Meanwhile, I shall see what I can do about fitting in a scene between Aragorn and Violet. I'm still working on 'Birthday Surprises' but the weather has been so humid (don't mind the heat but it has felt like a sauna) that sitting at a computer has been too uncomfortable. Not to mention that I've been very involved in an archaeological dig locally, in the grounds of our beautiful historic building (where I actually work).

So sorry to learn that you've had nasty experiences at school with that lovely species, the bully. I know that feeling - being small and usually doing well in school work, I was a very convenient target for the louts (and girls are often worse than boys). Had sulphuric acid thrown over my school blazer once - while I was wearing it! I used to dread going into school sometimes - walking up the drive I often felt like the Sherriff walking down the main street and not knowing when I was going to be shot in the back!

An epic reply too - but I'm working on what may be the final chapter of 'Birthday Surprises' and should have it posted soon.

Queen GaladrielReviewed Chapter: 1 on 12/11/2005
*sighs and beams with satisfaction* What a sweet story and such a perfect ending! Poor little Vi, and for her father to do such a cruel thing! Ugh! When I was little, I always had a large family of dolls and was for ever taking in poor, lonely-looking, orphaned ones who looked like they'd seen too much of the bad side of life, and I collect them now, so I can sympathise with the poor little girl (having had a few of my precious "children" ruthlessly destroyed by my brother). I hope you continue to write these stories! God bless,
Galadriel

Author Reply: I have plans for the Sandyman family - another plot bunny has taken up residence. Hope you will enjoy it in due course.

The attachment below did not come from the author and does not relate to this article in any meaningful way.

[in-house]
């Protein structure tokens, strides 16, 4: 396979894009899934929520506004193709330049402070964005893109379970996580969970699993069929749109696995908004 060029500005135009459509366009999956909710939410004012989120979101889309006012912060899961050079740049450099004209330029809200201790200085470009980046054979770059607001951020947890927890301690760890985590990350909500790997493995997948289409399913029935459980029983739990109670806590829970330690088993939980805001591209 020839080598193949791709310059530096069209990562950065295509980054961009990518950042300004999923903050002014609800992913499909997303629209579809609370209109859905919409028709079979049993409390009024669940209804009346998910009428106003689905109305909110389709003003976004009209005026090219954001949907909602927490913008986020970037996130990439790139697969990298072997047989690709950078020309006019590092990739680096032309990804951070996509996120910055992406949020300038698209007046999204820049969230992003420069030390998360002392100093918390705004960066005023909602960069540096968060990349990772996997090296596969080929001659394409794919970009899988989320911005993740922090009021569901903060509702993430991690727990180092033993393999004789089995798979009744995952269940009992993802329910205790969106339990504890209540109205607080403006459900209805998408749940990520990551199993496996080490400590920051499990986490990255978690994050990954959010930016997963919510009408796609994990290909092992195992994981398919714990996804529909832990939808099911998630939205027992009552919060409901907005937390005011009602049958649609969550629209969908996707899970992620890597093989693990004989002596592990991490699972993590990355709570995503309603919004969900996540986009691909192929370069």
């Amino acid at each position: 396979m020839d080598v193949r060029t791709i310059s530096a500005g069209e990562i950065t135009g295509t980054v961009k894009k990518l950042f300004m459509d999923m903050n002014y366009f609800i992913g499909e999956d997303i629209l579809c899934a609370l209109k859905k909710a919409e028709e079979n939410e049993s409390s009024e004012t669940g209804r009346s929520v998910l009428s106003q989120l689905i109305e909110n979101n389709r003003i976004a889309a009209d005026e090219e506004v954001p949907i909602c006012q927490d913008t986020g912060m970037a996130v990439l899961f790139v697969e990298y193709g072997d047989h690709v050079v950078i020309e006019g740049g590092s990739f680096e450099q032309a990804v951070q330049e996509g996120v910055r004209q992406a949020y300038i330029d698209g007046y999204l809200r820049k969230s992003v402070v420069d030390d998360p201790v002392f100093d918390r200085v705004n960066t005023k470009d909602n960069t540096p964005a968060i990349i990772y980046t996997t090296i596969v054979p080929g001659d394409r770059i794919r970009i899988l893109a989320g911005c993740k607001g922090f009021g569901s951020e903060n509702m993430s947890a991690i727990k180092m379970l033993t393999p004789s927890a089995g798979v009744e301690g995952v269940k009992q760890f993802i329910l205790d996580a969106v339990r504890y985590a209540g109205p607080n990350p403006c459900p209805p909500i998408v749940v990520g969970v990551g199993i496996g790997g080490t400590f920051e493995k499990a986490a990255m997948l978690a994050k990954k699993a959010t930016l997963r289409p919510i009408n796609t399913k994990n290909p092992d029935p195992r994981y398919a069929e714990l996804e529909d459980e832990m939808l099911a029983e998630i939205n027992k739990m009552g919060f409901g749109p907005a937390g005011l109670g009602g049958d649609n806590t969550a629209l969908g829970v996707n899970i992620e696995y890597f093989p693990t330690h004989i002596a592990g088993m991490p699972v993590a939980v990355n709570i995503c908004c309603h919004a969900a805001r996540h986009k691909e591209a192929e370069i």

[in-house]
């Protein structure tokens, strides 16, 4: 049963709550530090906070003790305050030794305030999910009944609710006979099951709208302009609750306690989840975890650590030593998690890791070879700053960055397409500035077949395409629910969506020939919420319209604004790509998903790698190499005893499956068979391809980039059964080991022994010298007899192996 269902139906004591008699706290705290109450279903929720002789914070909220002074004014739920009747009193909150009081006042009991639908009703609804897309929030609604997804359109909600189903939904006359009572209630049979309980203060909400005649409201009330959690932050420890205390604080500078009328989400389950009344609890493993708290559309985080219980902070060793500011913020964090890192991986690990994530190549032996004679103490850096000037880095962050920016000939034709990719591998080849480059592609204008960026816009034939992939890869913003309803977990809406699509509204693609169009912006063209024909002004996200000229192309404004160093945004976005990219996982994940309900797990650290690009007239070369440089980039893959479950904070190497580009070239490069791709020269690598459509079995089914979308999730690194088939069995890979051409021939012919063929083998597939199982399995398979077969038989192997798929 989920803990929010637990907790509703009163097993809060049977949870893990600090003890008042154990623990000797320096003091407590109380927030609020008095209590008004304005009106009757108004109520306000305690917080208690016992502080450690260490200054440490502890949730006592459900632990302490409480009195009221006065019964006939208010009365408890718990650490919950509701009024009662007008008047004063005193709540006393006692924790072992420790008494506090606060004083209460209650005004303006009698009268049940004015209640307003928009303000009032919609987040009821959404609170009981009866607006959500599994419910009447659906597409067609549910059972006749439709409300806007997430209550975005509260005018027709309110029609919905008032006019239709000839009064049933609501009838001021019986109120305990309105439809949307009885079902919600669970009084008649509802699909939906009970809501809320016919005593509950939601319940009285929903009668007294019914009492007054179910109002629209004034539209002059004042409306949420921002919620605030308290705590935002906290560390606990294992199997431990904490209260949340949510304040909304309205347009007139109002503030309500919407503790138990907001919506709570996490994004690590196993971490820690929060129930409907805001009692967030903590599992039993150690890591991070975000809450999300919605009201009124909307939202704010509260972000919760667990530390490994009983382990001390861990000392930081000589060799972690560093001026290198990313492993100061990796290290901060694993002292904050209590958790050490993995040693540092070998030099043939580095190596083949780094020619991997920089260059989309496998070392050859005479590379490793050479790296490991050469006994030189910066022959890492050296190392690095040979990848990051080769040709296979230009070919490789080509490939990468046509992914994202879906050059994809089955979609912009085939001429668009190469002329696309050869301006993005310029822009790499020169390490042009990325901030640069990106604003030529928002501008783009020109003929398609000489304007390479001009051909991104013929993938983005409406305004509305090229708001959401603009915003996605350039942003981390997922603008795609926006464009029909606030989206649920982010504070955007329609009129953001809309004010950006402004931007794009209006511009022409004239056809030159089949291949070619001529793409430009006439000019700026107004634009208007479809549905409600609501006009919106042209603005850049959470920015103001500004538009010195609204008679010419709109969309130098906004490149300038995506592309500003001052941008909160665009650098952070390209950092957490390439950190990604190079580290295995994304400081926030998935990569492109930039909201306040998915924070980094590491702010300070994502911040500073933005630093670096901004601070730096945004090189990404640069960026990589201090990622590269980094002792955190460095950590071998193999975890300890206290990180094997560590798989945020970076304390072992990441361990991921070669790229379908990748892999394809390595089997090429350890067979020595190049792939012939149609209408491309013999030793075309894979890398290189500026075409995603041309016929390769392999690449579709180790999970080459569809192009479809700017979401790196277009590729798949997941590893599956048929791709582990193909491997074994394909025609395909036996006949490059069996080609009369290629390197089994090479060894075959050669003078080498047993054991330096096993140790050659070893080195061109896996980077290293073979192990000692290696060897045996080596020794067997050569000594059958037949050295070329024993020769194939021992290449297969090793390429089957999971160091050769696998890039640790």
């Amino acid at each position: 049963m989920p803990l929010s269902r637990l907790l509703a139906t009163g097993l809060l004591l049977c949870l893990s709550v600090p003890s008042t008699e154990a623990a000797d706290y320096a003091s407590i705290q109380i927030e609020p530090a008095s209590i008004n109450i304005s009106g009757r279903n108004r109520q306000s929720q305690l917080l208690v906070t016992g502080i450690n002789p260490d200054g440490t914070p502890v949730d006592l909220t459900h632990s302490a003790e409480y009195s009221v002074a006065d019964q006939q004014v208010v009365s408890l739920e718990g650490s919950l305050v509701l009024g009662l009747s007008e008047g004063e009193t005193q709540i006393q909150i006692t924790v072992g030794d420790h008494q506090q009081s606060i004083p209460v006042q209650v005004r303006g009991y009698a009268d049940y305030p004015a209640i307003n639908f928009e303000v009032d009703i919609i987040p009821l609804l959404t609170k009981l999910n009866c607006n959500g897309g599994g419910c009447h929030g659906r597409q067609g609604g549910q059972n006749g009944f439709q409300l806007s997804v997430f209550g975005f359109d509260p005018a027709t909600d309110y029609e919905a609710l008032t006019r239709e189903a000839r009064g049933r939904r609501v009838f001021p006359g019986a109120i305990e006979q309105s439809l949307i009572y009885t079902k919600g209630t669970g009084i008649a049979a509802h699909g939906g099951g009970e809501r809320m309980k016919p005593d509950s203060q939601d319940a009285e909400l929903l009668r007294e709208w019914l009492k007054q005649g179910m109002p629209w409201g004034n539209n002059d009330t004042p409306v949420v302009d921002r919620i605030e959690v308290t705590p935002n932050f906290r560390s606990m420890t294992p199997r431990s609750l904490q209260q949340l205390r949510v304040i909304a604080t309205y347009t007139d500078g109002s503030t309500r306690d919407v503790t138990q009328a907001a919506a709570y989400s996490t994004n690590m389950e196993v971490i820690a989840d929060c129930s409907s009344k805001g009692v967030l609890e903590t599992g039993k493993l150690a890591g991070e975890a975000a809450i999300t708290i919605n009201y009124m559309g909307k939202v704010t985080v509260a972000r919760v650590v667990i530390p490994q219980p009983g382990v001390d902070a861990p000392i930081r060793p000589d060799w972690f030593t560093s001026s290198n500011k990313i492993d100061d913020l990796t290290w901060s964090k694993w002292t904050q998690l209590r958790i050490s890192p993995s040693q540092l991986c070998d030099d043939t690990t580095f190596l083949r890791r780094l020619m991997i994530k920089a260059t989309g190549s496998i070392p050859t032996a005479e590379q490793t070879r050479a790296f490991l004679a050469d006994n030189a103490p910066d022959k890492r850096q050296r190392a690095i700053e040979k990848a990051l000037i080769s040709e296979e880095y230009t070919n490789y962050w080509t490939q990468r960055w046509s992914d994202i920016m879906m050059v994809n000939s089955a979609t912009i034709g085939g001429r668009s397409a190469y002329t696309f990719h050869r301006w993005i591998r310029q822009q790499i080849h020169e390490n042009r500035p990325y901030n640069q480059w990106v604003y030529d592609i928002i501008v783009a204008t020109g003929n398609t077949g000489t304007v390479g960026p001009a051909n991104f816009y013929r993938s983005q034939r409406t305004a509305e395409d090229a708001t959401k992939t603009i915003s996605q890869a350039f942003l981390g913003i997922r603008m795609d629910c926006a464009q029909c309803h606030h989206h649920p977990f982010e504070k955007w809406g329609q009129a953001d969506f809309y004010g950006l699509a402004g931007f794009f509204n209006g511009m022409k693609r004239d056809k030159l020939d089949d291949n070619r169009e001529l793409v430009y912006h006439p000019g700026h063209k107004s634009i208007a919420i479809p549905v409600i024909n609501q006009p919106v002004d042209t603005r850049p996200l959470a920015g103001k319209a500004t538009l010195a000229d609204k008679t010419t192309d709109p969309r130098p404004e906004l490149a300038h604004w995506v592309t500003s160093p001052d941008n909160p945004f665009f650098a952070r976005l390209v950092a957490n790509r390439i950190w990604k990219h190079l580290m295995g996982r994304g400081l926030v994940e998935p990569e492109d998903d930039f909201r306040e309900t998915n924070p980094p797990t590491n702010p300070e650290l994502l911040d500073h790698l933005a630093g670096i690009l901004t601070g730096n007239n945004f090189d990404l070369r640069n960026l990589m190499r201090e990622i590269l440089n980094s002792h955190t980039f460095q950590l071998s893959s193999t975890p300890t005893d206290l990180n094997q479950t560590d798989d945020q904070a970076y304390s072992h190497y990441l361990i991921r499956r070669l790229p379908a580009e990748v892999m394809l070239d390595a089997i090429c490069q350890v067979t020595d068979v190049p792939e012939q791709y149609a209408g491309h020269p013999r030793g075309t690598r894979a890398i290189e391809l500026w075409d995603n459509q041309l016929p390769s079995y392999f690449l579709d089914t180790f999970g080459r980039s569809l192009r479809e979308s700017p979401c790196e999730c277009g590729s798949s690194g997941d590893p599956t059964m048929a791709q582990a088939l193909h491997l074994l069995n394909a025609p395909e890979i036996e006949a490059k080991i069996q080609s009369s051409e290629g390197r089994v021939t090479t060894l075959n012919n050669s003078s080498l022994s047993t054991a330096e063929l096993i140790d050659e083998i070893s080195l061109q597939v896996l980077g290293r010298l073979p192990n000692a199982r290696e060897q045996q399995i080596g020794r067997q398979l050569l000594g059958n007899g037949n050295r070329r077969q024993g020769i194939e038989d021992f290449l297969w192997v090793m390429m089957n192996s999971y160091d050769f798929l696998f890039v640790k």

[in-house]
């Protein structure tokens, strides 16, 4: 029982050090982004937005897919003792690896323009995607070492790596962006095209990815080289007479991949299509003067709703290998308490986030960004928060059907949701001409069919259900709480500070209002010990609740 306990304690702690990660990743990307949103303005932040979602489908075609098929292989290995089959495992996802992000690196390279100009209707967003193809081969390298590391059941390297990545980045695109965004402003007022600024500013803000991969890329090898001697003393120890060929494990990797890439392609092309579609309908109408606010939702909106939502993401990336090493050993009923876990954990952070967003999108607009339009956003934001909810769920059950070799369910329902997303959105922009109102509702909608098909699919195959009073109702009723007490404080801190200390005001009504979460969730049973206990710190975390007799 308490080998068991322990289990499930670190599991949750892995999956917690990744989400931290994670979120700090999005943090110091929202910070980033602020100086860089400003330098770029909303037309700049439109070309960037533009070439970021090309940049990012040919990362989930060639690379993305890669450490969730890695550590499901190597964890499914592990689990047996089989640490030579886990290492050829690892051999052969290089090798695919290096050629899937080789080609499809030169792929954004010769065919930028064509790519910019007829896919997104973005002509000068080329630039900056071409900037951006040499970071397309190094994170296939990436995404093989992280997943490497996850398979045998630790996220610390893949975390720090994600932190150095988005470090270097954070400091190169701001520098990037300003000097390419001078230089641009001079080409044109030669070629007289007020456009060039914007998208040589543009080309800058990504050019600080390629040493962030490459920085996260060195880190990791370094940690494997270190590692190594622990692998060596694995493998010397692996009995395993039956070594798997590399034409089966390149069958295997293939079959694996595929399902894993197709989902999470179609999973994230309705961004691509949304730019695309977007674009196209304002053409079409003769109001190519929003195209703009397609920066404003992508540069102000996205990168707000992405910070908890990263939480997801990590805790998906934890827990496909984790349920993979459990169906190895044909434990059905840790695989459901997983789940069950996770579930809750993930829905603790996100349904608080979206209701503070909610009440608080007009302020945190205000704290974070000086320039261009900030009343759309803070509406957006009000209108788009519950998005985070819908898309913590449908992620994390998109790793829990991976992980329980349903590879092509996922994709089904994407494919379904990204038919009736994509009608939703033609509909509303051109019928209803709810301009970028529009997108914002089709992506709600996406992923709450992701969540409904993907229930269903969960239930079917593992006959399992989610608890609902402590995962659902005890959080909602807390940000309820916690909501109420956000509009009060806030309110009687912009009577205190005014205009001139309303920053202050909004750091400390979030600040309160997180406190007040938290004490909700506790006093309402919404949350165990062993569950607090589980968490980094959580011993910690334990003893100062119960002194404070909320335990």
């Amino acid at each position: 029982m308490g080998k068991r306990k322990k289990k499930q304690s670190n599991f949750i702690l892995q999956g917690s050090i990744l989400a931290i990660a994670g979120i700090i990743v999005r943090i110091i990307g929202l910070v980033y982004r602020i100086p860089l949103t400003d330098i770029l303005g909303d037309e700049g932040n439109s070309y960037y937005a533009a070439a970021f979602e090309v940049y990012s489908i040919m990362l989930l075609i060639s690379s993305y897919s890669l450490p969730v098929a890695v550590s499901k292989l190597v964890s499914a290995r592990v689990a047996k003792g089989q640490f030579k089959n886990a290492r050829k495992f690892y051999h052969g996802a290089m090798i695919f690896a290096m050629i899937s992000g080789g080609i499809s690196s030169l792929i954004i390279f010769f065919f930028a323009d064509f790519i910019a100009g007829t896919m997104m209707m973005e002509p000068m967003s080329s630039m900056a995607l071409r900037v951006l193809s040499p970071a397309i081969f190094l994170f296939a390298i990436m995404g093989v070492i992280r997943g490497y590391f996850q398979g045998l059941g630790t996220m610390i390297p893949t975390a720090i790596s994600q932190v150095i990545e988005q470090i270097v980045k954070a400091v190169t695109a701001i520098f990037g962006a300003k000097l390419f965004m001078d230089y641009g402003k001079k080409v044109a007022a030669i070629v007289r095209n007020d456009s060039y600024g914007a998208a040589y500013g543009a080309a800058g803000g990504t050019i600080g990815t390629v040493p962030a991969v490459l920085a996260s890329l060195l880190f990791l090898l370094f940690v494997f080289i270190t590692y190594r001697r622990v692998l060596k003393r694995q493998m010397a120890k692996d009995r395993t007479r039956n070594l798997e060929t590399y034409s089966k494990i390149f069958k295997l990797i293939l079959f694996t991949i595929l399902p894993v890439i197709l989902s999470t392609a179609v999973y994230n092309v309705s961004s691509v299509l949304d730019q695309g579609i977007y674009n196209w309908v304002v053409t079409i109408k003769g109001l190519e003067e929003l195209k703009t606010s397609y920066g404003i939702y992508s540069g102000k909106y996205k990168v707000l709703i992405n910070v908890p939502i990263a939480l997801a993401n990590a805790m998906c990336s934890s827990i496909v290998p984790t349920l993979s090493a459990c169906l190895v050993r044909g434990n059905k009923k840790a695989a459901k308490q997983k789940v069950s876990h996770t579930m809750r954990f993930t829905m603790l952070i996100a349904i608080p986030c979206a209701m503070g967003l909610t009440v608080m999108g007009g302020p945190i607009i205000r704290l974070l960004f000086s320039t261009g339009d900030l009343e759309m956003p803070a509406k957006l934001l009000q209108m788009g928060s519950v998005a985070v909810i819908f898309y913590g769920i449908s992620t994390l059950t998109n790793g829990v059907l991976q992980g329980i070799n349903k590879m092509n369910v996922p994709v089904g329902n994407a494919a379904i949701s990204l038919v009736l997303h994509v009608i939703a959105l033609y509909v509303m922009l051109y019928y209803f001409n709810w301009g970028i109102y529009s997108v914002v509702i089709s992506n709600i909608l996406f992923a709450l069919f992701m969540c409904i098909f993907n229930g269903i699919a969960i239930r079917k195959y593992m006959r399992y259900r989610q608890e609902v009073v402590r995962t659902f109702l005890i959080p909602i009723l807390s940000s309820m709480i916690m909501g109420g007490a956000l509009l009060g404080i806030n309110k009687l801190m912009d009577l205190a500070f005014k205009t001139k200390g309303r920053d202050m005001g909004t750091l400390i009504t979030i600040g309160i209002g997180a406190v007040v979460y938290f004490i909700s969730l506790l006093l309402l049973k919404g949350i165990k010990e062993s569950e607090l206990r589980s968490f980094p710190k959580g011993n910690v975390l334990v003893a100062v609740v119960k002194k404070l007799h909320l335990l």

Poor Vi - she must have been very sad to lose her doll. I never bothered much with dolls as a child, although if anyone had harmed my teddy bear I would have gone mad.

Yes, plenty more stories where this came from! This universe is too much fun to leave.

MirkwoodmaidenReviewed Chapter: 1 on 11/2/2005
My dear BB!!

It is a wonderfully crafted story. I love how you've taken the barest sliver and made it into a wonderfully believeable idea. How dare Ted Sandyman throw his daughter's doll on the fire!!! Banishment's too good for him!!! The warm and wonderful home life at Bag End so well-realised I can just imagine myself pulling up a stool and sipping some tea in her kitchen. I love the relationship between Frodo and the rest of the family. It's so warm and loving!

Thanks for a wonderful story!

MM (PEF)

Author Reply: Oh my goodness, MM! Another review. I'm very warm and fuzzy now! :-))

I'm really pleased you liked this one - I was quite pleased with it. There is a sort of follow-up plot bunny bumbling round my feet at the moment, so we might see a lot more of the Sandymans before long. Love your comment amout banishment being too good for Ted! I imagine he had rolled home drunk again and taken his frustrations out on the nearest unfortunate. Unfortunately there are Ted Sandymans in the world. *sigh*